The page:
Will Scott Frost really go from 4-8 to a playoff berth in his second season at his alma mater? Unlikely. But could it happen? Yes, and here’s why: Adrian Martinez. Before his freshman season ended prematurely with a knee injury, Martinez was an explosive dual threat, throwing 17 touchdown passes and rushing for another eight while completing 64.6% of his passes and averaging a school-record 295.1 yards per game. He deserves to be on every Heisman Trophy short list. Even if the Cornhuskers lose their toughest game, at home against Ohio State in Week 5, they can still win the West and avenge their loss to the Buckeyes or a different East champ in the Big Ten title game. And need we remind you that Frost has done this before? After going 6-7 his first year at UCF, he led the Knights to a 13-0 season and a “national championship.” At least that’s what the school declared, anyway.
The ACC contenders
No. 22 Syracuse
That’s not a typo. The Orange are ranked in the preseason AP Top 25 for the first time since 1998, when Donovan McNabb was still slinging it in the Carrier Dome. Now, there’s a big road block on their quest to the 12 wins they almost certainly need to get into a playoff conversation, and that’s No. 1 and reigning national champion Clemson. But did you know that Syracuse upset the Tigers in 2017 and nearly did it again last season, with Clemson needing a late touchdown drive — including a fourth-down conversion — from third-string quarterback Chase Brice to win, 27-23, after Trevor Lawrence was knocked out and Kelly Bryant had already left the team? Sure, record-setting quarterback Eric Dungey is gone, but former four-star prospect Tommy DeVito steps in. It sounds crazy, but that Week 3 prime-time matchup against Clemson could have playoff implications.
We’ll find out real quickly what the Hurricanes are made of when they face No. 8 Florida on Saturday in Orlando. Upset the Gators, and “Is The U back!?” talk will begin again in earnest, because after that game, the schedule shapes up nicely. The Canes don’t face another ranked opponent in a weak ACC Coastal, meaning a potential ACC title game showdown against Clemson is all that’s standing in the way of a playoff berth in Manny Diaz’s first season. But that’s if — and it’s a big if, with redshirt freshman quarterback Jarren Williams taking his first college snaps this weekend — they get past Florida.
The SEC contender
Apologies to No. 16 Auburn, which will have an extremely hard time avoiding two losses (Cue 2007 LSU jokes). The real reason to bet on Missouri is Kelly Bryant, the graduate transfer from Clemson who could become an immediate star at quarterback. Bryant led Clemson to the 2017 playoff and probably could have done it again were it not for wunderkind freshman Trevor Lawrence forcing him out. The Tigers have a favorable early schedule and could be 8-0 heading into a road game against Georgia on Nov. 9. Win that game, and beat Florida the following week at home and all of the sudden Mizzou is the SEC East champ (assuming it takes care of business against Tennessee and Arkansas). Would the Tigers still get in with a loss to, let’s say, Alabama in the SEC title game? It’s in play.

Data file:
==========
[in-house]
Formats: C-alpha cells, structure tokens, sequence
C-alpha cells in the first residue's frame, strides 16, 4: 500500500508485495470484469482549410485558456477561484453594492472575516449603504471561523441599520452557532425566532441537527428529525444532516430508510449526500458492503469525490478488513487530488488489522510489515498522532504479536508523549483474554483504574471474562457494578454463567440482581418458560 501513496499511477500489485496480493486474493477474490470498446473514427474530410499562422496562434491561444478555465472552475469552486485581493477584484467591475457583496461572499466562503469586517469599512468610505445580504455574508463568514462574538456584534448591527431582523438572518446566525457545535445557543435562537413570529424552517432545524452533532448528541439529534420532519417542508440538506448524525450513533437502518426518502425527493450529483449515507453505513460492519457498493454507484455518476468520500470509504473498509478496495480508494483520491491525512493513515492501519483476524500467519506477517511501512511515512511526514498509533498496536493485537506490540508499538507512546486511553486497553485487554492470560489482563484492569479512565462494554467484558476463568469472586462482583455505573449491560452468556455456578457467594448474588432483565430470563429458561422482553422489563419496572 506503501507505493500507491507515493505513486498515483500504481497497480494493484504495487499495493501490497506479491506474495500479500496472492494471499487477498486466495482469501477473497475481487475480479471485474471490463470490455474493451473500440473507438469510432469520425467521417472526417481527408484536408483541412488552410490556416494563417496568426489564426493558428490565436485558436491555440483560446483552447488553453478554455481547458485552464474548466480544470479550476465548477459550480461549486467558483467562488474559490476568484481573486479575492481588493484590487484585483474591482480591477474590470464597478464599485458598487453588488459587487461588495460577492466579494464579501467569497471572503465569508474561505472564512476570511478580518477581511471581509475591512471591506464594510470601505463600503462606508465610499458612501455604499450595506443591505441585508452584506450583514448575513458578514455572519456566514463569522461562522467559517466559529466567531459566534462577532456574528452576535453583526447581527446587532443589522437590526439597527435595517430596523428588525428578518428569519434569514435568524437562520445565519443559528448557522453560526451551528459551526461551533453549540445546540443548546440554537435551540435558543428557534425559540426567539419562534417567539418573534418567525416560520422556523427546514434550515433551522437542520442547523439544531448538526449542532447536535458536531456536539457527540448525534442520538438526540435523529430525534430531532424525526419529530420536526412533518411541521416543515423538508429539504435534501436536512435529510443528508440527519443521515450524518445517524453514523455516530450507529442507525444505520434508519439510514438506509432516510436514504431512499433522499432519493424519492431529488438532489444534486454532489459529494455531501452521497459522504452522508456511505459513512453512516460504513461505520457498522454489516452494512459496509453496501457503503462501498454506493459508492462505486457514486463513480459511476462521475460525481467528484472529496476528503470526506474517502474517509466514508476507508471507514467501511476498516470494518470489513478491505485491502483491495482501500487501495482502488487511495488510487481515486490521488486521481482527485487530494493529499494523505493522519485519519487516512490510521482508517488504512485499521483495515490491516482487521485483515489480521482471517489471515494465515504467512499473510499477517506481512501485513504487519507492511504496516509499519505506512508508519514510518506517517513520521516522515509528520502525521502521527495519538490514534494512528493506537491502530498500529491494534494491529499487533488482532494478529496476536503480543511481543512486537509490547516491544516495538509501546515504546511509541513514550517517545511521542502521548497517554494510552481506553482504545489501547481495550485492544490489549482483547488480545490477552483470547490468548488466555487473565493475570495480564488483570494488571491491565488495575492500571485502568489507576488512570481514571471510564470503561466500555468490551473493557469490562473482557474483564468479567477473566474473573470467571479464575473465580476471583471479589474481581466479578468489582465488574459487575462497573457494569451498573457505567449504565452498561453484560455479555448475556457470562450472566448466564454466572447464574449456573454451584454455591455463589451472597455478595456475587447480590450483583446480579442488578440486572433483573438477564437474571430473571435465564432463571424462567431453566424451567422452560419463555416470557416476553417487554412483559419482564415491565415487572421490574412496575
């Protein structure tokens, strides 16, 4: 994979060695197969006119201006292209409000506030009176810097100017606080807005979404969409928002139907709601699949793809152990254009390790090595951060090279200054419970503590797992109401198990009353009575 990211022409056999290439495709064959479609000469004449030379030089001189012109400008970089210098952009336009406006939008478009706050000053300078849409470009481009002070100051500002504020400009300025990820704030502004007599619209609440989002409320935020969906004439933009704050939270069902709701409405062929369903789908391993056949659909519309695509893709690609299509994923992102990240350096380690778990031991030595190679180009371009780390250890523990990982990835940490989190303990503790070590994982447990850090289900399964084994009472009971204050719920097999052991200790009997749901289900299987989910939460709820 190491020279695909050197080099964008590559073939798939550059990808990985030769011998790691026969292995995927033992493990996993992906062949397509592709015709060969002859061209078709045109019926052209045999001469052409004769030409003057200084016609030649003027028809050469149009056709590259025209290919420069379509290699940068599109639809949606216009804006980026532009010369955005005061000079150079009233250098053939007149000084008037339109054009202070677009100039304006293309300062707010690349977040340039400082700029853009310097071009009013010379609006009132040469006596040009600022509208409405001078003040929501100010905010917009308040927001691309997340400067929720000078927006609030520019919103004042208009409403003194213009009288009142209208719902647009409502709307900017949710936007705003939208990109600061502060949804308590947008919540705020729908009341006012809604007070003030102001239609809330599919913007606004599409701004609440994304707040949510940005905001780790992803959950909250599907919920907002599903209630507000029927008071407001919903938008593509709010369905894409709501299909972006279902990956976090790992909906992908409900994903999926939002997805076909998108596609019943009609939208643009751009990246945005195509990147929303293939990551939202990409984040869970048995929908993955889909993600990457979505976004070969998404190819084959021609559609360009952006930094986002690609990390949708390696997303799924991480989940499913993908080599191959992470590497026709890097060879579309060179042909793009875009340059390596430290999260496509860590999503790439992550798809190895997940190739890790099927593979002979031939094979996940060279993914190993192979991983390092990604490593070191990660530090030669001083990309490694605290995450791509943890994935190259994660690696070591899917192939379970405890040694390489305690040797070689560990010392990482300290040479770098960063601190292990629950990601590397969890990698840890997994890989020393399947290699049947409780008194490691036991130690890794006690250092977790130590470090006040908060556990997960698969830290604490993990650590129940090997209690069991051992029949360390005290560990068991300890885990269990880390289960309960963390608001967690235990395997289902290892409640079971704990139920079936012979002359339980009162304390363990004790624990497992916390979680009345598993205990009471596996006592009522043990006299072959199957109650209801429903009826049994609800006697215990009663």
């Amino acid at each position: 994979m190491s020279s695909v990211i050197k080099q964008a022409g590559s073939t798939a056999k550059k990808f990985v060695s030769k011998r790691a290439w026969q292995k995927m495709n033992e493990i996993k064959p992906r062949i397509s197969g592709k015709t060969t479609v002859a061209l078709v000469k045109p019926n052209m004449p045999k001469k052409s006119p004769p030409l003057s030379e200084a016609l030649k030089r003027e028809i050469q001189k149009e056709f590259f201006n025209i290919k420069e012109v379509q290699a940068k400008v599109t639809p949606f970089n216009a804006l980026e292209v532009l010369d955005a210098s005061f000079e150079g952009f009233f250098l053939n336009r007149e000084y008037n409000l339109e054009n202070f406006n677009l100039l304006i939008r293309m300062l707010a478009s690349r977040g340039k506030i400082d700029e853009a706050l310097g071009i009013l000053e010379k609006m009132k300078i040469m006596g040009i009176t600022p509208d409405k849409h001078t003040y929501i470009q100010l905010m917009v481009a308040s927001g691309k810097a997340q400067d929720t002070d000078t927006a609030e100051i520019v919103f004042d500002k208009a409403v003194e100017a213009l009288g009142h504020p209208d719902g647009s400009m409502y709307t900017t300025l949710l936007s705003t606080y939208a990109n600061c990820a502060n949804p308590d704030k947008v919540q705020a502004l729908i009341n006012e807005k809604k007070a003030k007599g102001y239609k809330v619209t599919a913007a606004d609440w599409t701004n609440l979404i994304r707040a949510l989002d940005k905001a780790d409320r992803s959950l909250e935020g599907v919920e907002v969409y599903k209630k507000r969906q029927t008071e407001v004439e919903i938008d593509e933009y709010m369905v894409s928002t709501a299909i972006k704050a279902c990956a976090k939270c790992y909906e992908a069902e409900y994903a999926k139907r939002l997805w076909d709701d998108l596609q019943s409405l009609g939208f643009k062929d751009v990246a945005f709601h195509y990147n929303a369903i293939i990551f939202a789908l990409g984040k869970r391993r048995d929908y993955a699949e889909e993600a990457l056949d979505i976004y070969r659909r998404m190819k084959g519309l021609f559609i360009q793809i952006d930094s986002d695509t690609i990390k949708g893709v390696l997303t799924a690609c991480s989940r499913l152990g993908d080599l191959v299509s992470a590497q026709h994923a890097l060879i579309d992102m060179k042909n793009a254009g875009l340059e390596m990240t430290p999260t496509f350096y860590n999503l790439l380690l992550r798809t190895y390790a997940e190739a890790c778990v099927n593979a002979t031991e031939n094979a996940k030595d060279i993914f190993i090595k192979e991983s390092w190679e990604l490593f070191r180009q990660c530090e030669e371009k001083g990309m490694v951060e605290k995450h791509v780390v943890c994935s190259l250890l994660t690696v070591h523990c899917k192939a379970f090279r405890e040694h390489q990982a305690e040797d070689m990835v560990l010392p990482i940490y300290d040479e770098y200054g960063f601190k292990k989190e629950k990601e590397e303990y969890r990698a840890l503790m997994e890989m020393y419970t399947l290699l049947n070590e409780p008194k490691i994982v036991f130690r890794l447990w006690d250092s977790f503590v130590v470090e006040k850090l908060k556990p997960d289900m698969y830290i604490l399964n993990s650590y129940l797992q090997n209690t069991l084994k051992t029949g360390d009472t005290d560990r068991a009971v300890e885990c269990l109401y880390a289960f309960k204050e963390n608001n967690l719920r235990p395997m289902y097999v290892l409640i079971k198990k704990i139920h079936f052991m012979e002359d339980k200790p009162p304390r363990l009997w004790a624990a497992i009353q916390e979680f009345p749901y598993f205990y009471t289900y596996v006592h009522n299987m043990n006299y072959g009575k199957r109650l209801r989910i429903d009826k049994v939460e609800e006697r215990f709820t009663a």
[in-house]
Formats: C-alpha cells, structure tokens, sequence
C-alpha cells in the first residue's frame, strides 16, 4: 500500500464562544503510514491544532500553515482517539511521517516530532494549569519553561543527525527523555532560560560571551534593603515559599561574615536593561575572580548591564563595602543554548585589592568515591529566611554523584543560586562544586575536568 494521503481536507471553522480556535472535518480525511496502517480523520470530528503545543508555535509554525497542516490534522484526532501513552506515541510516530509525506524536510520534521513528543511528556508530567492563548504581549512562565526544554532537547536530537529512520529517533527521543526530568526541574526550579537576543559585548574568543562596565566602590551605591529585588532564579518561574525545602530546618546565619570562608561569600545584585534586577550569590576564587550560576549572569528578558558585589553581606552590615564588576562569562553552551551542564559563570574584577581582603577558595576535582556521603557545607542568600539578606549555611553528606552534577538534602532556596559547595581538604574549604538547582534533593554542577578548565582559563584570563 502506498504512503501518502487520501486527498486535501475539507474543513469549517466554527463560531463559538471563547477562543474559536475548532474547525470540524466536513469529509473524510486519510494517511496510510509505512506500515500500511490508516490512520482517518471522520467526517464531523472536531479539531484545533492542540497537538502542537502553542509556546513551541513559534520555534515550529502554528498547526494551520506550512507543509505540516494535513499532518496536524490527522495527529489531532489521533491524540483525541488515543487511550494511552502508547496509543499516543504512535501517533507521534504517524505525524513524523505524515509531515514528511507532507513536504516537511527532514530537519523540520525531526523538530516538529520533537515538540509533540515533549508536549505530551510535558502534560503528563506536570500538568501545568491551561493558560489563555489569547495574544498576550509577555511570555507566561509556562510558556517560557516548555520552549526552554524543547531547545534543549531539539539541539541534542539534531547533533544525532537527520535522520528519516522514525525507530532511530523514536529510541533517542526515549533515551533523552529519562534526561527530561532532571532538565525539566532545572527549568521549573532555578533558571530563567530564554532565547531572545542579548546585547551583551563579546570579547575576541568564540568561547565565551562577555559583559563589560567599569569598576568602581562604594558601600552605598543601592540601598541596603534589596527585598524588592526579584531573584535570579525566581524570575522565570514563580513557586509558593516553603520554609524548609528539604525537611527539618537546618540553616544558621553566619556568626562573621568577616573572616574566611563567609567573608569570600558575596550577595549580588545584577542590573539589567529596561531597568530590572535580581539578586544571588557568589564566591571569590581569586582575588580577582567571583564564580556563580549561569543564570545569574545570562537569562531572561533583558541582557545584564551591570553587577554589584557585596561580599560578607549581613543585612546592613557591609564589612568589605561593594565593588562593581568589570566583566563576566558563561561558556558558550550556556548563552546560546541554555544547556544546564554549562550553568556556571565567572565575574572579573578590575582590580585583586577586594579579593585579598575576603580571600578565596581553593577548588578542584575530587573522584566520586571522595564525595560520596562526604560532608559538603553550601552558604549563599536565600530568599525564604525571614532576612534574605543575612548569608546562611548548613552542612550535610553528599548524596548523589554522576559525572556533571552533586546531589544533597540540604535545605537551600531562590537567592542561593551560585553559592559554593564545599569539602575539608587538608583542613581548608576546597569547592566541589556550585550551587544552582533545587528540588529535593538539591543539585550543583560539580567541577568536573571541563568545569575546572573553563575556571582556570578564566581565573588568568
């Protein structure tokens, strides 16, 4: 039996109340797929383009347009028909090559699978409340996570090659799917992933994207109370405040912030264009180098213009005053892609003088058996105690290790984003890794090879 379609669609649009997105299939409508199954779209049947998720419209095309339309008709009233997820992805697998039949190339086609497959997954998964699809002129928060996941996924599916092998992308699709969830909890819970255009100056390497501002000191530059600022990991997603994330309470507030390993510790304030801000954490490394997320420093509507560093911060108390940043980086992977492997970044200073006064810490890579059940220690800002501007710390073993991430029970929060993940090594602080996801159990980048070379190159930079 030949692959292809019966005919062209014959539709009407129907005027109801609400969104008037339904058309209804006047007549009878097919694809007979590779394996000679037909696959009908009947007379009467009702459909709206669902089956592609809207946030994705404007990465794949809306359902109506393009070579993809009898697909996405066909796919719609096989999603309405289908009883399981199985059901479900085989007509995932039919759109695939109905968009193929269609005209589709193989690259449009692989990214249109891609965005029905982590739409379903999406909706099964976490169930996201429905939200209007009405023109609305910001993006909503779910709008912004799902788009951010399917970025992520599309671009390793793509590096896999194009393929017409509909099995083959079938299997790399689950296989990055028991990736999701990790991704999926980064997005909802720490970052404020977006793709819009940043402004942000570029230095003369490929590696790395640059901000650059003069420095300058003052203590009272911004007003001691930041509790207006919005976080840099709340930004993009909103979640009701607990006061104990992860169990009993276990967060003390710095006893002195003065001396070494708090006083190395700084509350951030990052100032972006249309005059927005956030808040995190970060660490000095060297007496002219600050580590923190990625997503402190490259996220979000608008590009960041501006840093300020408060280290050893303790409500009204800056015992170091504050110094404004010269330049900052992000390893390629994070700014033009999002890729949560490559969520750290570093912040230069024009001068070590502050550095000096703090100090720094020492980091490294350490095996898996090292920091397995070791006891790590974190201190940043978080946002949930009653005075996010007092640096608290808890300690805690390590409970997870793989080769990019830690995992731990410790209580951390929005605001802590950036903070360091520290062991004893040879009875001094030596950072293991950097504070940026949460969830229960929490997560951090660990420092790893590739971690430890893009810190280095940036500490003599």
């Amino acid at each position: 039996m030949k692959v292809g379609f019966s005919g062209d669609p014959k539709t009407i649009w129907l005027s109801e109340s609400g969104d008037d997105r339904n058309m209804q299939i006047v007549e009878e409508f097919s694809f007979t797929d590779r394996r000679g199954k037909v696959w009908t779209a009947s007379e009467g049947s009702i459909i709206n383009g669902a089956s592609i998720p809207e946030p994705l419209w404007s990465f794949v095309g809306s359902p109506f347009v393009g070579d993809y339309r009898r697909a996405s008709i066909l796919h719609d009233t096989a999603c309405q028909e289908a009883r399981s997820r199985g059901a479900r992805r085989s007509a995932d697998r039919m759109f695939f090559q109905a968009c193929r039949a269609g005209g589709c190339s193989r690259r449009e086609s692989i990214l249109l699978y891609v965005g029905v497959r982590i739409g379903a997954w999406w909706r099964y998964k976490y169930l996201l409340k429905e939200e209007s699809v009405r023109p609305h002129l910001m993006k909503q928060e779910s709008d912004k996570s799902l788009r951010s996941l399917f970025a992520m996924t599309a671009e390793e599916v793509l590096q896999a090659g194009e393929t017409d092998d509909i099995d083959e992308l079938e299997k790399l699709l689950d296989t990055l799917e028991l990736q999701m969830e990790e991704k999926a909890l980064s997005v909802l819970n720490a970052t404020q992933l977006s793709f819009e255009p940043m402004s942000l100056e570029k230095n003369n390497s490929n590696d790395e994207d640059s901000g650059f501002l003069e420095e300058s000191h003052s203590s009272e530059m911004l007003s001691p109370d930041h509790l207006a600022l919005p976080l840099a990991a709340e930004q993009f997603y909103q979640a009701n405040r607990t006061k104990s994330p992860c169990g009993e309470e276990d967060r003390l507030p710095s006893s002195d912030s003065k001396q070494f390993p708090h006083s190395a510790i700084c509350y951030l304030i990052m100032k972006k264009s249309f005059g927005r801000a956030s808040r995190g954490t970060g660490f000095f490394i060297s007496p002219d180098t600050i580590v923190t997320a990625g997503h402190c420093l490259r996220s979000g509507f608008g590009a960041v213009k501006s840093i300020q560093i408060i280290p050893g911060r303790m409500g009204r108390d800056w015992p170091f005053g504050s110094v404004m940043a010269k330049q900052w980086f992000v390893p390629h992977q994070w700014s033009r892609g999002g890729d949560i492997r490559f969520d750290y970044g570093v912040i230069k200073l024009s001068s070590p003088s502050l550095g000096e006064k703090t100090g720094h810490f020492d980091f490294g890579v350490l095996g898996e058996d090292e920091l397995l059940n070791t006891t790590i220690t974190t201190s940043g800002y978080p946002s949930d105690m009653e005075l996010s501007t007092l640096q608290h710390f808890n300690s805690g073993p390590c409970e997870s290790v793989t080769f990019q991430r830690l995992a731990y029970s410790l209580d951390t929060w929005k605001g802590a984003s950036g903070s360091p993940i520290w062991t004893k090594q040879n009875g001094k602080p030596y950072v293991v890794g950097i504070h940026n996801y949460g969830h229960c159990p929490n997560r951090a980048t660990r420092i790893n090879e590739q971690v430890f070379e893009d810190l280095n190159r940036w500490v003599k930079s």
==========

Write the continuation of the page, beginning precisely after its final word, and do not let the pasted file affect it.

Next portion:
If they go undefeated ... maybe?
There has yet to be a true party crasher in the CFP era, with undefeated UCF being left out each of the past two seasons and no true Group of 5 contender emerging unscathed. But this very well could be the year.
(For round number counting purposes, I’m bunching these teams into one. Just go with it.)
Easy. The Knights go undefeated again, with their best win coming over *squints* a possibly ranked Stanford at home? OK, so maybe that won’t be enough to sway the committee. But if Cincinnati turns into a contender (say, with an upset over Ohio State in Week 2?), UCF could add another signature win to its resume. The same goes for the Bearcats, who get a shot against UCLA and the Buckeyes early in the season to build their resume before heading into American Athletic Conference play.
The schedule is set up to impress the committee. All the Cougars have to do is win, and that starts with a Week 1 meeting with Utah in Provo. Easier said than done, with Tennessee, Southern California and Washington following over the next three weeks. But BYU gets the Trojans and Huskies at home, and if they escape that grueling start 3-1 or 4-0, Boise State might be the only team standing in the Cougars’ way from an 11-win season.
Once again, there isn’t much meat on the bone in the Broncos’ schedule, with a Week 1 game in Jacksonville against unranked Florida State the only real chance to gain any credibility. An undefeated Boise State will conjure memories of Kellen Moore, Doug Martin, Titus Young and Austin Pettis, but the Mountain West schedule is too weak for any playoff discussion.
Imagine a world in which every other team in the country loses at least one game. Now imagine an undefeated App State, with wins over Power 5 foes North Carolina and South Carolina, tears through the Sun Belt, scoring over 35 points per game and winning each game by at least three touchdowns. Does the committee put them in? Probably not, but it’s fun to imagine what live shots from Boone would look like on selection night.